Posted Feb 10, 2009 08:59 pm CST
In a hard-fought municipal ordinance case pitting a Michigan man, supported by local environmental groups, against his township’s governing officials, a local judge has weighed in against the flourishing so-called weeds growing in his yard.
“Central to the case is what it means to ‘cultivate,’ and to a lesser degree, what constitutes a weed,” reports the Ann Arbor News.
Homeowner Stanislav Voskov and his counsel contended that his yard was filled with native plants that should not be considered weeds. “There aren’t any dandelions! There aren’t any dandelions!” attorney Stephen Safranek told District Judge Cedric Simpson at one point.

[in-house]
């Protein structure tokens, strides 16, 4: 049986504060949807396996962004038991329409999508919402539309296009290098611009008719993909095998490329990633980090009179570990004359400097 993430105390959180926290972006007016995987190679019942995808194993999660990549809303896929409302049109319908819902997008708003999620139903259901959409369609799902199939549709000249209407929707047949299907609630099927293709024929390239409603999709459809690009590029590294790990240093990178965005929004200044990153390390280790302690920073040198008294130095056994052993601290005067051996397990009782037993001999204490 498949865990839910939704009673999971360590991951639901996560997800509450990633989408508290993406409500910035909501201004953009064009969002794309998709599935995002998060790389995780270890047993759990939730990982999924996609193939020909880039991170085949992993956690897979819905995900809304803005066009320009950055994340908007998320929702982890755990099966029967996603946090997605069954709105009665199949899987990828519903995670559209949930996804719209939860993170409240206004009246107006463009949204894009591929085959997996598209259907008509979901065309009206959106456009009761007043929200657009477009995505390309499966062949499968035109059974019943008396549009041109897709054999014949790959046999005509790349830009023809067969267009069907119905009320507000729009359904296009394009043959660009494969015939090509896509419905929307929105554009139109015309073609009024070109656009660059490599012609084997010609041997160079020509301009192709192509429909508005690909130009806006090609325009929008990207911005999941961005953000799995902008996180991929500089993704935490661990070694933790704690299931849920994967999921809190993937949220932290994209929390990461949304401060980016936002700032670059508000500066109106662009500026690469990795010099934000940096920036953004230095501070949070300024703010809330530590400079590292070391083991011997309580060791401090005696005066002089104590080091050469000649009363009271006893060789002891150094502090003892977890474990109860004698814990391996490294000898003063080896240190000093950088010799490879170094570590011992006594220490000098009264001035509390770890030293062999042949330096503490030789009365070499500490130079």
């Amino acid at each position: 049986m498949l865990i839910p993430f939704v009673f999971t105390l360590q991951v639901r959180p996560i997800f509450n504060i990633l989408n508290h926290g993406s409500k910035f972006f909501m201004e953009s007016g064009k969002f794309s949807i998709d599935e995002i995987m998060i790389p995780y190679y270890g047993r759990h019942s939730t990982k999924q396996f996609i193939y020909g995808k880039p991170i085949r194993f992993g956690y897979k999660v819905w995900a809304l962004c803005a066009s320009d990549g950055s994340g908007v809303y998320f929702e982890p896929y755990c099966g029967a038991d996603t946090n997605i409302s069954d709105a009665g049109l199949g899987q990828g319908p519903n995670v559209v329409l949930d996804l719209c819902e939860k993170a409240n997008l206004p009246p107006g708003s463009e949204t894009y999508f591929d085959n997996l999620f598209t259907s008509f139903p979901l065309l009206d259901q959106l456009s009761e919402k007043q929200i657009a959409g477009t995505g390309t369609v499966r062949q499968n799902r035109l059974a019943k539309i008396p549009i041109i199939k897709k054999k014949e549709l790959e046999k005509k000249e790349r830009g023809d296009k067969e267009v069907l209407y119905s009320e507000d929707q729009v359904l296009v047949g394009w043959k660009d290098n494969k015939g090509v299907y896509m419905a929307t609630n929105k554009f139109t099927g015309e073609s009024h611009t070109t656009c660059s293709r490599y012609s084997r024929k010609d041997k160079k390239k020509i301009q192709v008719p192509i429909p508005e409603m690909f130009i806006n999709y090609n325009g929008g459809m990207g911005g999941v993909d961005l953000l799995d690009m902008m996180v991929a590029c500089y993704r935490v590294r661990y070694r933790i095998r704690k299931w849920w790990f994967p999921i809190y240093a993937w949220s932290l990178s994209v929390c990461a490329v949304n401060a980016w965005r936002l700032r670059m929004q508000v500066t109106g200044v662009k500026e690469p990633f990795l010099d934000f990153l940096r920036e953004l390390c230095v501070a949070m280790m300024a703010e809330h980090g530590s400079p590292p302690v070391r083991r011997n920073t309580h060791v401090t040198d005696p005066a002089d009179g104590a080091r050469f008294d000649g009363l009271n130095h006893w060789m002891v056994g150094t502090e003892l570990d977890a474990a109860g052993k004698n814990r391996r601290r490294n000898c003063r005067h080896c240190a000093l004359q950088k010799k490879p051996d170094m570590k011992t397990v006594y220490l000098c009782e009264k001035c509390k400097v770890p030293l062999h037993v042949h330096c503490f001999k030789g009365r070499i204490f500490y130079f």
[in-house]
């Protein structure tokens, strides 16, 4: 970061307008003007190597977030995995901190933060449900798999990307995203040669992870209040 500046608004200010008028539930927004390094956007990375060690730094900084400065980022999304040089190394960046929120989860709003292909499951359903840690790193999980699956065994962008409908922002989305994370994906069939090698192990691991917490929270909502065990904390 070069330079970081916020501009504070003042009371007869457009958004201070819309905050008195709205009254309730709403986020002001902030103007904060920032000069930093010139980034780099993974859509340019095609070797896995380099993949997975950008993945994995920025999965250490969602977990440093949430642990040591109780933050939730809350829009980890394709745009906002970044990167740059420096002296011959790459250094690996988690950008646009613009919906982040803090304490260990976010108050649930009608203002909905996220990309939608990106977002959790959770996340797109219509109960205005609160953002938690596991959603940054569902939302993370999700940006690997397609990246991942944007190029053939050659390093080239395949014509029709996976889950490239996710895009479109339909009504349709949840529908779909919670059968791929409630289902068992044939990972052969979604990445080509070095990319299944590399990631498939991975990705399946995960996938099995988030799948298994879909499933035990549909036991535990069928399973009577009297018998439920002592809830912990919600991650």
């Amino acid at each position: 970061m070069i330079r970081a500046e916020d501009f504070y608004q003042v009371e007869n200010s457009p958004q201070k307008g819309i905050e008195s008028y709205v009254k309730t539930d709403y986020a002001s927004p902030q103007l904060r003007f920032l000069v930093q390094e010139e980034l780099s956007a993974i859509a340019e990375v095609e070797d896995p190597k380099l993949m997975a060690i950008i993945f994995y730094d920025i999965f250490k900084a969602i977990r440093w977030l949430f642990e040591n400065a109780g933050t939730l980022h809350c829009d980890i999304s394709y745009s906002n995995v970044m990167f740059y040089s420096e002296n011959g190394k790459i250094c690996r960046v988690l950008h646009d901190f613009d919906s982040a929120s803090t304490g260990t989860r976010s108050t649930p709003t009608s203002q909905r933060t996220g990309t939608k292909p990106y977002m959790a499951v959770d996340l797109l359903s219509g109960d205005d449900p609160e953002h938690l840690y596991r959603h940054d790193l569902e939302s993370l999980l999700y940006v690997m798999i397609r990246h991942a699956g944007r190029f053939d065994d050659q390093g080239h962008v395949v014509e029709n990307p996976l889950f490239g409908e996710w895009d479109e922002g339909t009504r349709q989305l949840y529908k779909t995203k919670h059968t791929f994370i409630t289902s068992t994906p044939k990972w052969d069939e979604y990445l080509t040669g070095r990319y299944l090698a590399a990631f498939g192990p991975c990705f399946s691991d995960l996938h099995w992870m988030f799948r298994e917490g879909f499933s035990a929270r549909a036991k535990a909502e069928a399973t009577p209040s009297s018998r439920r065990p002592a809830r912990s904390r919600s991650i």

But Simpson disagreed.
Saying that his job wasn’t to rule on the merits of landscaping with native plants but to determine whether a municipal ordinance banning weeds over 10 inches in height had been violated, the judge upheld a $100 ticket issued by Pittsfield Township, the newspaper reports. He also told the township to seek attorney fees, as restitution.
Voskov says he may appeal.
ABAJournal.com: “Jailed Over Brown Lawn, 66-Year-Old Returns Home to Beautiful Yard”